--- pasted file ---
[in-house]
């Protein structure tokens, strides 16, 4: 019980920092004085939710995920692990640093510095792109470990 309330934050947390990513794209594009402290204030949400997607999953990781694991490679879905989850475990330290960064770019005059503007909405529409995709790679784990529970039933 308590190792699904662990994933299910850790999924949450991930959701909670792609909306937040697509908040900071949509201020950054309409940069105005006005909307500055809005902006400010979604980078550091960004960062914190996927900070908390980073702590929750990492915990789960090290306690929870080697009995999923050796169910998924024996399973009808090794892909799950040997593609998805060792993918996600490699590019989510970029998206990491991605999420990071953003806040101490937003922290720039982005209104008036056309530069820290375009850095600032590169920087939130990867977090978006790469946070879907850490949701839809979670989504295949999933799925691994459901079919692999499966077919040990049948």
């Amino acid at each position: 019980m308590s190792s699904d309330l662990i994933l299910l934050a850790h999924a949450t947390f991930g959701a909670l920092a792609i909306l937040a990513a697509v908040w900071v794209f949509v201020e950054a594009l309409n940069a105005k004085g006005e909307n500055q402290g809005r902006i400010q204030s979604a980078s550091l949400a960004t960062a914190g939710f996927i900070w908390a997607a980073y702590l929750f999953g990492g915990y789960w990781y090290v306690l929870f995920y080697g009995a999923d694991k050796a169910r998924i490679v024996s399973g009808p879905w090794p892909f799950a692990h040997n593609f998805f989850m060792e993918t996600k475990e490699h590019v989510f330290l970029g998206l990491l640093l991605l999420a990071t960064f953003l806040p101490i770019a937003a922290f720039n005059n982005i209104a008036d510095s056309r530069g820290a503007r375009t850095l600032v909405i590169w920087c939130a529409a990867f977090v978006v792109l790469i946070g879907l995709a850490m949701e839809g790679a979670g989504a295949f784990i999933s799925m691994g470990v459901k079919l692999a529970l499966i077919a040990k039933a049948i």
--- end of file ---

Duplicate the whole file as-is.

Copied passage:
[in-house]
């Protein structure tokens, strides 16, 4: 019980920092004085939710995920692990640093510095792109470990 309330934050947390990513794209594009402290204030949400997607999953990781694991490679879905989850475990330290960064770019005059503007909405529409995709790679784990529970039933 308590190792699904662990994933299910850790999924949450991930959701909670792609909306937040697509908040900071949509201020950054309409940069105005006005909307500055809005902006400010979604980078550091960004960062914190996927900070908390980073702590929750990492915990789960090290306690929870080697009995999923050796169910998924024996399973009808090794892909799950040997593609998805060792993918996600490699590019989510970029998206990491991605999420990071953003806040101490937003922290720039982005209104008036056309530069820290375009850095600032590169920087939130990867977090978006790469946070879907850490949701839809979670989504295949999933799925691994459901079919692999499966077919040990049948």
């Amino acid at each position: 019980m308590s190792s699904d309330l662990i994933l299910l934050a850790h999924a949450t947390f991930g959701a909670l920092a792609i909306l937040a990513a697509v908040w900071v794209f949509v201020e950054a594009l309409n940069a105005k004085g006005e909307n500055q402290g809005r902006i400010q204030s979604a980078s550091l949400a960004t960062a914190g939710f996927i900070w908390a997607a980073y702590l929750f999953g990492g915990y789960w990781y090290v306690l929870f995920y080697g009995a999923d694991k050796a169910r998924i490679v024996s399973g009808p879905w090794p892909f799950a692990h040997n593609f998805f989850m060792e993918t996600k475990e490699h590019v989510f330290l970029g998206l990491l640093l991605l999420a990071t960064f953003l806040p101490i770019a937003a922290f720039n005059n982005i209104a008036d510095s056309r530069g820290a503007r375009t850095l600032v909405i590169w920087c939130a529409a990867f977090v978006v792109l790469i946070g879907l995709a850490m949701e839809g790679a979670g989504a295949f784990i999933s799925m691994g470990v459901k079919l692999a529970l499966i077919a040990k039933a049948i």